Proton nuclear magnetic resonance (1H NMR) spectroscopy is a simple technique to investigate PHA polymer composition. In this study, the purified P(3HB-co-3HHx) copolymers were dissolved in deuterated chloroform (CDCl3) at 25 mg/mL to apply for NMR analysis. The solution-state 1H NMR was carried out on a Jeol JNM-ECZ-400R/S1 spectrophotometer (JEOL, Ltd., Tokyo, Japan) resonating at 500 MHz. The chemical shifts were referred to the tetramethylsilane (TMS). At the same time, adamantane was used as an external standard.

The functional groups of purified P(3HB-co-3HHx) copolymers were detected by Fourier transform IR (FTIR) spectroscopy. The FTIR analysis was performed using an FTIR spectrometer (Thermo Scientific Nicolet IR200, Waltham, MA, USA). The 128 scans were composed in attenuated total reflection (ATR) mode. Besides, the spectra were achieved in the range of 4000 to 400 cm−1 with a resolution of 4 cm−1.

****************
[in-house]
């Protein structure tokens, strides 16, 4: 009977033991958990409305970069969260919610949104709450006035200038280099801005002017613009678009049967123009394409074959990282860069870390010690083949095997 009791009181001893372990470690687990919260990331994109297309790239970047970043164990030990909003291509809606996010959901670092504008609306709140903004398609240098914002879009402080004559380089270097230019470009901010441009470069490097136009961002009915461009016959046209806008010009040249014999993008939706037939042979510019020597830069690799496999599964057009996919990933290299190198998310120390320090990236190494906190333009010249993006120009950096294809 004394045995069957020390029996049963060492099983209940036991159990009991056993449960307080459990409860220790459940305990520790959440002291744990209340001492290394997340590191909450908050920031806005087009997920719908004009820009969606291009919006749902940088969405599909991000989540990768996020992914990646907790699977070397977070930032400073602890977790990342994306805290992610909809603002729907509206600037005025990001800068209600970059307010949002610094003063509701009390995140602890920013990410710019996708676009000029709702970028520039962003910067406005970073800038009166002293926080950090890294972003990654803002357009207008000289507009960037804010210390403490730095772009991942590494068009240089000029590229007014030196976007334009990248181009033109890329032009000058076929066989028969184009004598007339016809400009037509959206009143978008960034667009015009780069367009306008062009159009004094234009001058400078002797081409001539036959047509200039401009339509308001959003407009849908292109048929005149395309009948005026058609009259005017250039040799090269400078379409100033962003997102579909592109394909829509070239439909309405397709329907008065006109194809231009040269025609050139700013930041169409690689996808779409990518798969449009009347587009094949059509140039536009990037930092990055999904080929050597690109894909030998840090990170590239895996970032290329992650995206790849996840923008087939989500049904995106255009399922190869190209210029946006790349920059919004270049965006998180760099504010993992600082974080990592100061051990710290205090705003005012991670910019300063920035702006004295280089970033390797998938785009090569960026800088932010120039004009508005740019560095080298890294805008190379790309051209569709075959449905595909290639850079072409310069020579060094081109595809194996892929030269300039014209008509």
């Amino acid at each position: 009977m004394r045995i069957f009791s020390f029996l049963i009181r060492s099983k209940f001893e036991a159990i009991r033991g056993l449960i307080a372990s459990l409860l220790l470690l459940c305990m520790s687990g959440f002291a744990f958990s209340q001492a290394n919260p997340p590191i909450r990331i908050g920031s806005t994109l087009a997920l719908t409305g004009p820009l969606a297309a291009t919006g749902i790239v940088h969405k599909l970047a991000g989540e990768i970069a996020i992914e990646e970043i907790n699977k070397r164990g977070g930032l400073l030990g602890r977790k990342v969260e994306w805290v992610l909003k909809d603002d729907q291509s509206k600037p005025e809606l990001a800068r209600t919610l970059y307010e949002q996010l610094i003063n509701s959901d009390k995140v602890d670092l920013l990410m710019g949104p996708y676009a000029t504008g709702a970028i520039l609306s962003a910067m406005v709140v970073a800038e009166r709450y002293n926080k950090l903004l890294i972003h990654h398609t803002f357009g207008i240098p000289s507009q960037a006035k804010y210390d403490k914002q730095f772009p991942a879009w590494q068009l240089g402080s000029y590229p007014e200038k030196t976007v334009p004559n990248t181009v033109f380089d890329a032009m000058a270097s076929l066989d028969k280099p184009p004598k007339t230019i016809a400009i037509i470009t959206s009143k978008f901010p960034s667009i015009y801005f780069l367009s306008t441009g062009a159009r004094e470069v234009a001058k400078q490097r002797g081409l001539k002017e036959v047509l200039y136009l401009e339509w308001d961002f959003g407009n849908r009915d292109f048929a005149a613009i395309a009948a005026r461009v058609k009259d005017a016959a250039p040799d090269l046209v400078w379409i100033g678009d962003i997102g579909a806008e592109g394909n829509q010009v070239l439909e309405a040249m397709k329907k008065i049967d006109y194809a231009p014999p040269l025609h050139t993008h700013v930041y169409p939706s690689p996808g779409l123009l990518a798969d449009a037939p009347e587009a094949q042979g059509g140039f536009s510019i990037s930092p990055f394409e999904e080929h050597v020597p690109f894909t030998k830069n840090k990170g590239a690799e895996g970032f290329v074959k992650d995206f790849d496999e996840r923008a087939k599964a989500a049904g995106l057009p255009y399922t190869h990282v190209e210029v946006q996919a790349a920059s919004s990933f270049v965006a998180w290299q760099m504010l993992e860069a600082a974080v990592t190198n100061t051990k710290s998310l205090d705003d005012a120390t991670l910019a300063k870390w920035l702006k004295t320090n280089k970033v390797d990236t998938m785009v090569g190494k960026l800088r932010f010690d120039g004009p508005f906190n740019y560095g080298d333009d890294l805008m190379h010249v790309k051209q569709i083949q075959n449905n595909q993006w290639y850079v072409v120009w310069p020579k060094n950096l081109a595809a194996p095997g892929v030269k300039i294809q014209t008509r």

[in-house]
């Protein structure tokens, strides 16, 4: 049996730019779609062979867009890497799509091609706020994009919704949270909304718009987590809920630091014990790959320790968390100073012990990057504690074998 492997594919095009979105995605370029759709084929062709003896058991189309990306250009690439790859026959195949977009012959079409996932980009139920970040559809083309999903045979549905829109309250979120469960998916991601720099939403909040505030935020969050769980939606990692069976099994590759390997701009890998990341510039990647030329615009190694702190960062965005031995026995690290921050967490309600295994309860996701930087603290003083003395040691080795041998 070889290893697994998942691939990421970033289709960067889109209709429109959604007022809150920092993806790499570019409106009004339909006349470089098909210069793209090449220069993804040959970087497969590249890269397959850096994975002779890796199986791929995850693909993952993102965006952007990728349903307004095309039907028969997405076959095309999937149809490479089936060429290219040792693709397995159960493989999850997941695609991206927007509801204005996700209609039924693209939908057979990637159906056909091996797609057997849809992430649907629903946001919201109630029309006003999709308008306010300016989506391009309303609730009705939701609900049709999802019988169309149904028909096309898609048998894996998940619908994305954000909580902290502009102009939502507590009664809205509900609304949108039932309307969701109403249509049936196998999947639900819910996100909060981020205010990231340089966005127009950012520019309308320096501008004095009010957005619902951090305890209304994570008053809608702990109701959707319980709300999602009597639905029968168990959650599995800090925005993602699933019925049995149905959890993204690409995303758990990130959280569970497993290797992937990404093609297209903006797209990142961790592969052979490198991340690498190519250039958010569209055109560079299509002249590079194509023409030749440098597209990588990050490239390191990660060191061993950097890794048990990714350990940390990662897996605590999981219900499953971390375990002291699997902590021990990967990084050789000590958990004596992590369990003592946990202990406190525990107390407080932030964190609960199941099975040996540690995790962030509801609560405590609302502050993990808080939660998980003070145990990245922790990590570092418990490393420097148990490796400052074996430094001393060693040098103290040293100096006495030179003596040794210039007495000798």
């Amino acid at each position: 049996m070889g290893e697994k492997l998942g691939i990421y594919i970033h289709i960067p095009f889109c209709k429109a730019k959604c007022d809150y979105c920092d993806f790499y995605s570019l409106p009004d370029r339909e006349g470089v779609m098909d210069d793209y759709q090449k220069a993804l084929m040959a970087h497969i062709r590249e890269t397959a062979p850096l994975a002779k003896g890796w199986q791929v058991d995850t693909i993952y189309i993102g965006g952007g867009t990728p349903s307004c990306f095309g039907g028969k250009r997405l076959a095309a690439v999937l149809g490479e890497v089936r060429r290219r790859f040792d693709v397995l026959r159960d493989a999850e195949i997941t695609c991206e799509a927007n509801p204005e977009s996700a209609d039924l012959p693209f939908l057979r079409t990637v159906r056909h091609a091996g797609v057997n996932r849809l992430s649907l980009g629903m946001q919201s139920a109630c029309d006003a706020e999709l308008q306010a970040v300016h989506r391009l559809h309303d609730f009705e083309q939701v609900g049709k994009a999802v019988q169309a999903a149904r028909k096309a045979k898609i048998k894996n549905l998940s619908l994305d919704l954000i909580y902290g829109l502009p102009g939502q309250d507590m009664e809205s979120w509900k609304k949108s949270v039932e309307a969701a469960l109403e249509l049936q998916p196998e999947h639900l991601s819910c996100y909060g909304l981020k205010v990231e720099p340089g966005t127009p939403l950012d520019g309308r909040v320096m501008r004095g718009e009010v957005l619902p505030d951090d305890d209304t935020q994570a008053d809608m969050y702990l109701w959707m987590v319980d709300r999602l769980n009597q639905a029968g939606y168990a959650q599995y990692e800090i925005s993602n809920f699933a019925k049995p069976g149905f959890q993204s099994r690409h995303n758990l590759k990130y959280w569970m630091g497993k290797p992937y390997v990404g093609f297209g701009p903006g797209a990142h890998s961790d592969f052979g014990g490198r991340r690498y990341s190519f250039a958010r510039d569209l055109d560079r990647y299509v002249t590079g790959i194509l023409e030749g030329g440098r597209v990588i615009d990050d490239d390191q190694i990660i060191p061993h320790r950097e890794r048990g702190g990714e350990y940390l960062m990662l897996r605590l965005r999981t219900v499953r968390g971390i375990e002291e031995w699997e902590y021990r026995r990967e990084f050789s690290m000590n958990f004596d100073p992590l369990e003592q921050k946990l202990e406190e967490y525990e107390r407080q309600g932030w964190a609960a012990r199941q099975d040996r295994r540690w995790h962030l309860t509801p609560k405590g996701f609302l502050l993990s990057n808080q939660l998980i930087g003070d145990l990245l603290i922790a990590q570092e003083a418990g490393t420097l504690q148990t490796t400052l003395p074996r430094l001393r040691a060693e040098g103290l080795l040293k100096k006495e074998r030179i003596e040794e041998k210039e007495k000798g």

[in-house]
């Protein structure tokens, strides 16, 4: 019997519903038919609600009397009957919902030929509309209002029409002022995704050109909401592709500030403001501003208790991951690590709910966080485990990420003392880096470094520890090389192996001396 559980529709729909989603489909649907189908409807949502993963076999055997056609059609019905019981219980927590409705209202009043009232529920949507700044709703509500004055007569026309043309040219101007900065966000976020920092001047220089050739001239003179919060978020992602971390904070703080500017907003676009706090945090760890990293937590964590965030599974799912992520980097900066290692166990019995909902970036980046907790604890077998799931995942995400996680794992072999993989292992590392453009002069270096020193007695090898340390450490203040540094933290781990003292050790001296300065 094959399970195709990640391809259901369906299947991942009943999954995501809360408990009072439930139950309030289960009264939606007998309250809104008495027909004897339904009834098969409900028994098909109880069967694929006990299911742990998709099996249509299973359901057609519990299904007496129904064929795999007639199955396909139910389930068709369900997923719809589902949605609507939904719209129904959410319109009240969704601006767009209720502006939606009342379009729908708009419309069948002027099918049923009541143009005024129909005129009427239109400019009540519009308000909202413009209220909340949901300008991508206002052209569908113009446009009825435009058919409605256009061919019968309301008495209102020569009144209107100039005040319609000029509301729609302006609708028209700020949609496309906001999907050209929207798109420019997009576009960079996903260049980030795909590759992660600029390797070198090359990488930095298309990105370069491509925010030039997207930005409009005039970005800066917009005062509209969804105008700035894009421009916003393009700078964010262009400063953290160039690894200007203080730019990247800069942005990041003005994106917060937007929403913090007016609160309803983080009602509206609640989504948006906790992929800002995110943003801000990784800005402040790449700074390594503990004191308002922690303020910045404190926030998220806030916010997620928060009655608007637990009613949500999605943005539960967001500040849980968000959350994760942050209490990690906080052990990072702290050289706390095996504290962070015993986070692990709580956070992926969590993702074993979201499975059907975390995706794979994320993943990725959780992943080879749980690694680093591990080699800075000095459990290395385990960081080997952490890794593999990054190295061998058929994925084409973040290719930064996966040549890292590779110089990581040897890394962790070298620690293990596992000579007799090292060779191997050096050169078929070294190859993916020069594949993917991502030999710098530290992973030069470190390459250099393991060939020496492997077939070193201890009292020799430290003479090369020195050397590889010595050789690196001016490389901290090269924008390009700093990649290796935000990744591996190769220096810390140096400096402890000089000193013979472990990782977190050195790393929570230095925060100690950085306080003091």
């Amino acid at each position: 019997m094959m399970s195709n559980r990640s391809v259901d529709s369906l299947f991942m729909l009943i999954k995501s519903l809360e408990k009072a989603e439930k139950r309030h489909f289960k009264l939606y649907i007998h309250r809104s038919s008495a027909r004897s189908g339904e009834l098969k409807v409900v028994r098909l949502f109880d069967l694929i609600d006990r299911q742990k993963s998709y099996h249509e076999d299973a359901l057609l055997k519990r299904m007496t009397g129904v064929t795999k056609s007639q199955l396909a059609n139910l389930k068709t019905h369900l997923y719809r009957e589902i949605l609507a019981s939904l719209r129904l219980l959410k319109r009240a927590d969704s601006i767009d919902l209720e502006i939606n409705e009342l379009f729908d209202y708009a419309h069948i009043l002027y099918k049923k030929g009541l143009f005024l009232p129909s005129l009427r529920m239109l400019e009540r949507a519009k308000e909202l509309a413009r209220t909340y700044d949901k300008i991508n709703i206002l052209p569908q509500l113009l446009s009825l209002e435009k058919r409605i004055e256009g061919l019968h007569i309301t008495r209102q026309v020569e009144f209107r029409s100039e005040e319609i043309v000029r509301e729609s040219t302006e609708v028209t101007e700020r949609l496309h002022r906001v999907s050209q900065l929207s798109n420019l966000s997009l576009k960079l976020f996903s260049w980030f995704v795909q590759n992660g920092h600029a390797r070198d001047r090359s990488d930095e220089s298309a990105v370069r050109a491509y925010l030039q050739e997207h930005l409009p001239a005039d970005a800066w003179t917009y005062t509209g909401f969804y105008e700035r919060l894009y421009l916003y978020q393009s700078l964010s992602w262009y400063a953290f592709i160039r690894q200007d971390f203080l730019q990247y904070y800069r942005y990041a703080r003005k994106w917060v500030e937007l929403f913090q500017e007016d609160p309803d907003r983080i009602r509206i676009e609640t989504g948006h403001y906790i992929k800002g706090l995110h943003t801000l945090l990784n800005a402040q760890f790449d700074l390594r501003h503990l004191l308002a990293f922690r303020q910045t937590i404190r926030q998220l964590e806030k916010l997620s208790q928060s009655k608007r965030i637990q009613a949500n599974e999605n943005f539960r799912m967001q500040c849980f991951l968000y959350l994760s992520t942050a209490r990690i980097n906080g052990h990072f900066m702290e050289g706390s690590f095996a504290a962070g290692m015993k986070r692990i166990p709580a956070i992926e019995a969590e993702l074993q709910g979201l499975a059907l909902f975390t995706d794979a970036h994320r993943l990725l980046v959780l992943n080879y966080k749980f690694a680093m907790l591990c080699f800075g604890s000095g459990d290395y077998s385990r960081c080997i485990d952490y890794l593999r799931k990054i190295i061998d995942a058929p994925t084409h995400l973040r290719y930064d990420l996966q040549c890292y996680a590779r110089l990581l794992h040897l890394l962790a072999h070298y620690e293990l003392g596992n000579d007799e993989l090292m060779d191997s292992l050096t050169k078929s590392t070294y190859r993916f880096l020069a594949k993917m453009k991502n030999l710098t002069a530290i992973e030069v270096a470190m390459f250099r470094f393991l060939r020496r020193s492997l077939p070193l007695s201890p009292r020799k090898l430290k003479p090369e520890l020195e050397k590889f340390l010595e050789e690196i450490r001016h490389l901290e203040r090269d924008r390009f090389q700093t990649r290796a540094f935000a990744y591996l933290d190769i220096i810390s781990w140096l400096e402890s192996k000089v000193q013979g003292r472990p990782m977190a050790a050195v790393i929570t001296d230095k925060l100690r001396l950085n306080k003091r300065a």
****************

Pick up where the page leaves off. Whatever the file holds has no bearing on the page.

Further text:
The purified P(3HB-co-3HHx) copolymers were analyzed for their thermal properties using differential scanning calorimetry (DSC) and thermogravimetric analysis (TGA). DSC analysis was analyzed by DSC25 (TA instruments, New Castle, DE, USA) using a nitrogen flow rate of 30 mL/min. Around 3–5 mg of purified P(3HB-co-3HHx) copolymers were filled into a Tzero Aluminum Hermetic pan, covered, and heated from 25 to 200 °C at a heating rate of 15 °C/min. The melted samples were then maintained at 200 °C for 2 min and rapid reduction to − 40 °C. Finally, they were repeatedly heated from − 40 to 200 °C at a heating rate of 15 °C/min. The melting temperature (Tm), crystallization temperature (Tc), and glass transition temperature (Tg) were detected and analyzed from the DSC thermogram. For TGA analysis, approximately 5 mg of the purified P(3HB-co-3HHx) copolymers were filled in an aluminum pan and analyzed using Pyris 1 TGA instrument (Perkin Elmer, USA). The heating temperature was set from 30 to 900 °C at a heating rate of 20 °C/min under a nitrogen atmosphere.